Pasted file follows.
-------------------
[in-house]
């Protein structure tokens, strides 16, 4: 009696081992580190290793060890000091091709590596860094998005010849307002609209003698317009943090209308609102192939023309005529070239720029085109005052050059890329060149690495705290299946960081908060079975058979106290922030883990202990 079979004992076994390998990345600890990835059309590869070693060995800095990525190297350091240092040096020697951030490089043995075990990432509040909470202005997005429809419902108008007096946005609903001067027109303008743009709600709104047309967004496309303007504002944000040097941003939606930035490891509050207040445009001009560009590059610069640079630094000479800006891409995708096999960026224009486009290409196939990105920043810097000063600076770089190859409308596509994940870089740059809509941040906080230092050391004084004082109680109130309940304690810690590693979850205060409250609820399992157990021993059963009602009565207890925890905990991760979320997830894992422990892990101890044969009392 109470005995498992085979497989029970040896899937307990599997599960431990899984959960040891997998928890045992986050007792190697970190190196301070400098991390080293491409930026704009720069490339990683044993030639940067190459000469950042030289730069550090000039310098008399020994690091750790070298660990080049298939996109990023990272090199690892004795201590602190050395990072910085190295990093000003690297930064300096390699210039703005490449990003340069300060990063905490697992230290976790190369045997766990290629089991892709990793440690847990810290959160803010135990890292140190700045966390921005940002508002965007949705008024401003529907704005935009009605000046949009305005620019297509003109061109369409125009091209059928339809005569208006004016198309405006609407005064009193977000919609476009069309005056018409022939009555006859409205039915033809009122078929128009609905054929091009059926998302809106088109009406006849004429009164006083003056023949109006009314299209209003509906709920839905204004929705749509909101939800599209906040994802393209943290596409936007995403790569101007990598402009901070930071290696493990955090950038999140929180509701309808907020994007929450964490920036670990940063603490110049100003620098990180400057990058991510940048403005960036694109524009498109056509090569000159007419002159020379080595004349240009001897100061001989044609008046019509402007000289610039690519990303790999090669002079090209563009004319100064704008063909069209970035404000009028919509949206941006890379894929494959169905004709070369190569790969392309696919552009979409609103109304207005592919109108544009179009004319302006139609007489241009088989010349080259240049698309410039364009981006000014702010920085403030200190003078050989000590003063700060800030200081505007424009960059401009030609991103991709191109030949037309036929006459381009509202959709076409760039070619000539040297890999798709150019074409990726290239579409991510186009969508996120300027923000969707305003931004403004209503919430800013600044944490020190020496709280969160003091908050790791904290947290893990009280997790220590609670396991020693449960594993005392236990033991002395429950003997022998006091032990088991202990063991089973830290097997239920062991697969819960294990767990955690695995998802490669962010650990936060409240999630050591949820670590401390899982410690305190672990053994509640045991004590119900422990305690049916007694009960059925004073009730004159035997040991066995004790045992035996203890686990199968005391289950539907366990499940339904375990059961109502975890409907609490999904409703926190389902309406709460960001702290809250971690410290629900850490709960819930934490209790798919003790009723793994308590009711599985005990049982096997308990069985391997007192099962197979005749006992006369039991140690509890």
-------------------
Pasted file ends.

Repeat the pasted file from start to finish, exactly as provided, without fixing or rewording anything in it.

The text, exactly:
[in-house]
């Protein structure tokens, strides 16, 4: 009696081992580190290793060890000091091709590596860094998005010849307002609209003698317009943090209308609102192939023309005529070239720029085109005052050059890329060149690495705290299946960081908060079975058979106290922030883990202990 079979004992076994390998990345600890990835059309590869070693060995800095990525190297350091240092040096020697951030490089043995075990990432509040909470202005997005429809419902108008007096946005609903001067027109303008743009709600709104047309967004496309303007504002944000040097941003939606930035490891509050207040445009001009560009590059610069640079630094000479800006891409995708096999960026224009486009290409196939990105920043810097000063600076770089190859409308596509994940870089740059809509941040906080230092050391004084004082109680109130309940304690810690590693979850205060409250609820399992157990021993059963009602009565207890925890905990991760979320997830894992422990892990101890044969009392 109470005995498992085979497989029970040896899937307990599997599960431990899984959960040891997998928890045992986050007792190697970190190196301070400098991390080293491409930026704009720069490339990683044993030639940067190459000469950042030289730069550090000039310098008399020994690091750790070298660990080049298939996109990023990272090199690892004795201590602190050395990072910085190295990093000003690297930064300096390699210039703005490449990003340069300060990063905490697992230290976790190369045997766990290629089991892709990793440690847990810290959160803010135990890292140190700045966390921005940002508002965007949705008024401003529907704005935009009605000046949009305005620019297509003109061109369409125009091209059928339809005569208006004016198309405006609407005064009193977000919609476009069309005056018409022939009555006859409205039915033809009122078929128009609905054929091009059926998302809106088109009406006849004429009164006083003056023949109006009314299209209003509906709920839905204004929705749509909101939800599209906040994802393209943290596409936007995403790569101007990598402009901070930071290696493990955090950038999140929180509701309808907020994007929450964490920036670990940063603490110049100003620098990180400057990058991510940048403005960036694109524009498109056509090569000159007419002159020379080595004349240009001897100061001989044609008046019509402007000289610039690519990303790999090669002079090209563009004319100064704008063909069209970035404000009028919509949206941006890379894929494959169905004709070369190569790969392309696919552009979409609103109304207005592919109108544009179009004319302006139609007489241009088989010349080259240049698309410039364009981006000014702010920085403030200190003078050989000590003063700060800030200081505007424009960059401009030609991103991709191109030949037309036929006459381009509202959709076409760039070619000539040297890999798709150019074409990726290239579409991510186009969508996120300027923000969707305003931004403004209503919430800013600044944490020190020496709280969160003091908050790791904290947290893990009280997790220590609670396991020693449960594993005392236990033991002395429950003997022998006091032990088991202990063991089973830290097997239920062991697969819960294990767990955690695995998802490669962010650990936060409240999630050591949820670590401390899982410690305190672990053994509640045991004590119900422990305690049916007694009960059925004073009730004159035997040991066995004790045992035996203890686990199968005391289950539907366990499940339904375990059961109502975890409907609490999904409703926190389902309406709460960001702290809250971690410290629900850490709960819930934490209790798919003790009723793994308590009711599985005990049982096997308990069985391997007192099962197979005749006992006369039991140690509890």